Poirier, Paquette lauded

Melanie Poirier of the women’s soccer team and Jean-Michel Paquette of the football team were named Concordia Stinger athletes of the week for the period ending Oct. 13.

Paquette, a fifth-year running back, carried the ball 19 times for 171 yards and two touchdowns in a 26-15 win over the No. 9-ranked Montreal Carabins. His TD runs of 23 and 54 yards helped turn around a tight contest. Paquette is an administration major at Concordia.

Poirier, a first-year defender with the Stingers was instrumental in helping her team to two recent victories. She scored a goal and was named player of the game in a recent a 3-0 victory over Sherbrooke. She also scored a goal in her team’s 2-1 victory over UQTR.

The men’s soccer team, guided by Czech-Canadian Vladimir Pavlicik, is a reflection of Concordia’s multicultural nature.

“As a coach, it is an absolute joy to have the diversity,” said the soft-spoken Pavlicik. “Each individual brings something different with him, whether it’s Johan and Jonas from Sweden, or Rabi and Kamel from Lebanon, or Nelson from South Africa. It’s the mix that is surely a valuable part of their education.”

The men’s team is by far the most diverse of all the varsity teams at Concordia, men or women, as roughly one-third of the team is from abroad. Many of these students have found the soccer team provides a great basis for their lives at university.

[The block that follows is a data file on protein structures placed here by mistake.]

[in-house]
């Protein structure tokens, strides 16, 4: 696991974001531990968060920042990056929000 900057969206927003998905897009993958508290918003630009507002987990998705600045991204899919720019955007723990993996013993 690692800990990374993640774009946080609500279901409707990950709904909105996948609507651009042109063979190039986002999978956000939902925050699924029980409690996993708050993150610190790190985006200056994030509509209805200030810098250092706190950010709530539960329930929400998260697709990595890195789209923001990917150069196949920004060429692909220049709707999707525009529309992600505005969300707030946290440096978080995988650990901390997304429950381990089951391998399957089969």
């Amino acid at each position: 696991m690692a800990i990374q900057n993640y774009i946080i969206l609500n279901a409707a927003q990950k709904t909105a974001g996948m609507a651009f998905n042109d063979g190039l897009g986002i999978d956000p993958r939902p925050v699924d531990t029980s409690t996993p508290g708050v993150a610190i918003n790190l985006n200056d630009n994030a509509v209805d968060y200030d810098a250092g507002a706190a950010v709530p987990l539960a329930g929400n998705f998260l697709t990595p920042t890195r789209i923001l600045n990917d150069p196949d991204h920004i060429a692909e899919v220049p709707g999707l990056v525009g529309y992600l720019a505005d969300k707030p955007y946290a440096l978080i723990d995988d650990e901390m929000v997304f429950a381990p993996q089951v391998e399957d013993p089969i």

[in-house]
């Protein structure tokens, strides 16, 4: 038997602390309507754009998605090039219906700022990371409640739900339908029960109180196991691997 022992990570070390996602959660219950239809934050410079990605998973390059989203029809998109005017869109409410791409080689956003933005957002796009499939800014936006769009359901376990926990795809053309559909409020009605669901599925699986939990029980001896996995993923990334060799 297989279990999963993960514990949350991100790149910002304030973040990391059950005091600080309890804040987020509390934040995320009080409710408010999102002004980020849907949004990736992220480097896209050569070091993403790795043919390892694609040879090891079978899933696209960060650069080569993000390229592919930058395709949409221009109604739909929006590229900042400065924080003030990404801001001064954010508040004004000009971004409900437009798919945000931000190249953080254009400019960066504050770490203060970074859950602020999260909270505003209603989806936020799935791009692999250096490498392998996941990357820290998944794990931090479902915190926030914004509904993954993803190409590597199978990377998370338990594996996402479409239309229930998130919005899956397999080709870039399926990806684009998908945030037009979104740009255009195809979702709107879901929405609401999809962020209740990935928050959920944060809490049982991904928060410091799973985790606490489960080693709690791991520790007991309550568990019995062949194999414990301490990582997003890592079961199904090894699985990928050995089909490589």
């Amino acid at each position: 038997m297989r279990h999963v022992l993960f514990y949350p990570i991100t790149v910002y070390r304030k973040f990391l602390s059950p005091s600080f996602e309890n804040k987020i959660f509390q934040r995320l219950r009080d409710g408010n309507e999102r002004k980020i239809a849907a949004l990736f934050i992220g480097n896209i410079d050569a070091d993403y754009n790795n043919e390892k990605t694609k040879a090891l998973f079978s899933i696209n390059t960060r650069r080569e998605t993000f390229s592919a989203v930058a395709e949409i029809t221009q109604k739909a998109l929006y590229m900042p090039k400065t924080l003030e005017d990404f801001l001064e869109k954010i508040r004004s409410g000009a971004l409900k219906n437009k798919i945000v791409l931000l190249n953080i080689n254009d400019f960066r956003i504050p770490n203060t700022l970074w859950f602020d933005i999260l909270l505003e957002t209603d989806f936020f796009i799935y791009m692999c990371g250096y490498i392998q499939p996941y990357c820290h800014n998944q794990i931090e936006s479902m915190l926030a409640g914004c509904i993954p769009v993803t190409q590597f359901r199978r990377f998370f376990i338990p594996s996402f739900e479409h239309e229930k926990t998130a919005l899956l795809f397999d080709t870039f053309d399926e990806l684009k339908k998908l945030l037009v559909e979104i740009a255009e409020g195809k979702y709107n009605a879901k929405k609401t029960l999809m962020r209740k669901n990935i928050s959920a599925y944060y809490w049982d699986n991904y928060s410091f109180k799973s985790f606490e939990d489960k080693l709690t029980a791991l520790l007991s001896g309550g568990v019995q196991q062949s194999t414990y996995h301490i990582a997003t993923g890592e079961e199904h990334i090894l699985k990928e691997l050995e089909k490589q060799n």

“Coming over from Greece, I didn’t know anyone except for my brother, and I hardly spoke English,” said Theodosios Analitis, one of the two five-year veterans on the team. “When I made the team, I immediately met 25 students, and made some good friends.”

One of those friends is captain Ammar Badawieh, a Jordanian who has enjoyed tremendous success with the team — an All-Canadian, and earned a spot on the all-star team every year he played.

Badawieh remembers the challenges he faced, and now feels he has a responsibility for the team and its younger players, especially the foreign ones.

“Language was my main problem, and there were many others who had that problem, too,” said Badawieh before a Sunday afternoon victory against ETS. “You have to work to communicate with your teammates and learn how to work with them. I also try my best to create a positive atmosphere.”

Second-year engineering student George Oroc does his part to contribute to that atmosphere. The defenceman looks forward to bus rides to talk with the other players. On these trips, he learns about how soccer is played in countries as far away as South Africa. He recalls the recent trip to Quebec City as a memorable one.

“Learning about one another opens your mind,” he said. “You get to know each other’s skills, then you get to work with those skills. Having a multicultural team creates a different dynamic.”

The relationships built during the bus rides, practices and games clearly last beyond the short regular season as the team regularly receives mail and visits from former players living from Mexico to France.

One thing is for sure: the team is comfortable playing at what is known to all of them as “home.” On the road, they are 0-3-1, having been outscored 10-2. They have won all four games on their own pitch at the Loyola Campus, however, outscoring their opponents 10-0.